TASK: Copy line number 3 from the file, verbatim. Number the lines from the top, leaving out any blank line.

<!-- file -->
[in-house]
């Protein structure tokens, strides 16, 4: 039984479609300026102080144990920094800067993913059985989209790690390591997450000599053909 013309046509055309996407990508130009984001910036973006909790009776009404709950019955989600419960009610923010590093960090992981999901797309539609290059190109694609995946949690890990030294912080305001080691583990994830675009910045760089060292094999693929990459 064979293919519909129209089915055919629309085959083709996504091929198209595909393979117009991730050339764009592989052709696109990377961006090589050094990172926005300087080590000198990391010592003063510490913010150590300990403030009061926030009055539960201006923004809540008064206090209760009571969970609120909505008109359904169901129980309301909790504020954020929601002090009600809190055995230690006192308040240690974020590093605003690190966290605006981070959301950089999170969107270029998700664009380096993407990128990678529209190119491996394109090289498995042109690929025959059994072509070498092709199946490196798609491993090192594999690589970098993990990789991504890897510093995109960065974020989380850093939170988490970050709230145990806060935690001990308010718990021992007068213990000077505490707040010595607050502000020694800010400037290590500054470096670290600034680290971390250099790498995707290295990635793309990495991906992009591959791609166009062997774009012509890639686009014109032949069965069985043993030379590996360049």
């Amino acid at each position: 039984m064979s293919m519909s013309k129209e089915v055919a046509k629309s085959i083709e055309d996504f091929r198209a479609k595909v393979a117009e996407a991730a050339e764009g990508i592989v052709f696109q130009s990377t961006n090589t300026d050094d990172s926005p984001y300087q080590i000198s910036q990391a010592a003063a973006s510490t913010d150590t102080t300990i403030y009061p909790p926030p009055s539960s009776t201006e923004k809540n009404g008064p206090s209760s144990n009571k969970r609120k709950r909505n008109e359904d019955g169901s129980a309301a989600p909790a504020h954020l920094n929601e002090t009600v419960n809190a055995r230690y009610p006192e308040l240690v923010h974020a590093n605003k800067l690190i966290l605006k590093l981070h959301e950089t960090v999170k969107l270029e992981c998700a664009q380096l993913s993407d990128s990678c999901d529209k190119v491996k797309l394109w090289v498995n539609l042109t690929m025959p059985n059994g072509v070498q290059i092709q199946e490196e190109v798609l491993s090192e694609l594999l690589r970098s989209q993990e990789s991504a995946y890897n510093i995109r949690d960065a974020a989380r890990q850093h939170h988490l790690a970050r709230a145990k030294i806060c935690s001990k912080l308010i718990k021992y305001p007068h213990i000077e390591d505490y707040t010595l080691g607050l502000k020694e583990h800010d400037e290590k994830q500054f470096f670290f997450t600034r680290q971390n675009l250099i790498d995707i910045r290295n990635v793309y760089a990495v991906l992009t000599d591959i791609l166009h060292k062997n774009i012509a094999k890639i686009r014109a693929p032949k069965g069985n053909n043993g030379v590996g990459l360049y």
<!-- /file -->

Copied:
């Amino acid at each position: 039984m064979s293919m519909s013309k129209e089915v055919a046509k629309s085959i083709e055309d996504f091929r198209a479609k595909v393979a117009e996407a991730a050339e764009g990508i592989v052709f696109q130009s990377t961006n090589t300026d050094d990172s926005p984001y300087q080590i000198s910036q990391a010592a003063a973006s510490t913010d150590t102080t300990i403030y009061p909790p926030p009055s539960s009776t201006e923004k809540n009404g008064p206090s209760s144990n009571k969970r609120k709950r909505n008109e359904d019955g169901s129980a309301a989600p909790a504020h954020l920094n929601e002090t009600v419960n809190a055995r230690y009610p006192e308040l240690v923010h974020a590093n605003k800067l690190i966290l605006k590093l981070h959301e950089t960090v999170k969107l270029e992981c998700a664009q380096l993913s993407d990128s990678c999901d529209k190119v491996k797309l394109w090289v498995n539609l042109t690929m025959p059985n059994g072509v070498q290059i092709q199946e490196e190109v798609l491993s090192e694609l594999l690589r970098s989209q993990e990789s991504a995946y890897n510093i995109r949690d960065a974020a989380r890990q850093h939170h988490l790690a970050r709230a145990k030294i806060c935690s001990k912080l308010i718990k021992y305001p007068h213990i000077e390591d505490y707040t010595l080691g607050l502000k020694e583990h800010d400037e290590k994830q500054f470096f670290f997450t600034r680290q971390n675009l250099i790498d995707i910045r290295n990635v793309y760089a990495v991906l992009t000599d591959i791609l166009h060292k062997n774009i012509a094999k890639i686009r014109a693929p032949k069965g069985n053909n043993g030379v590996g990459l360049y």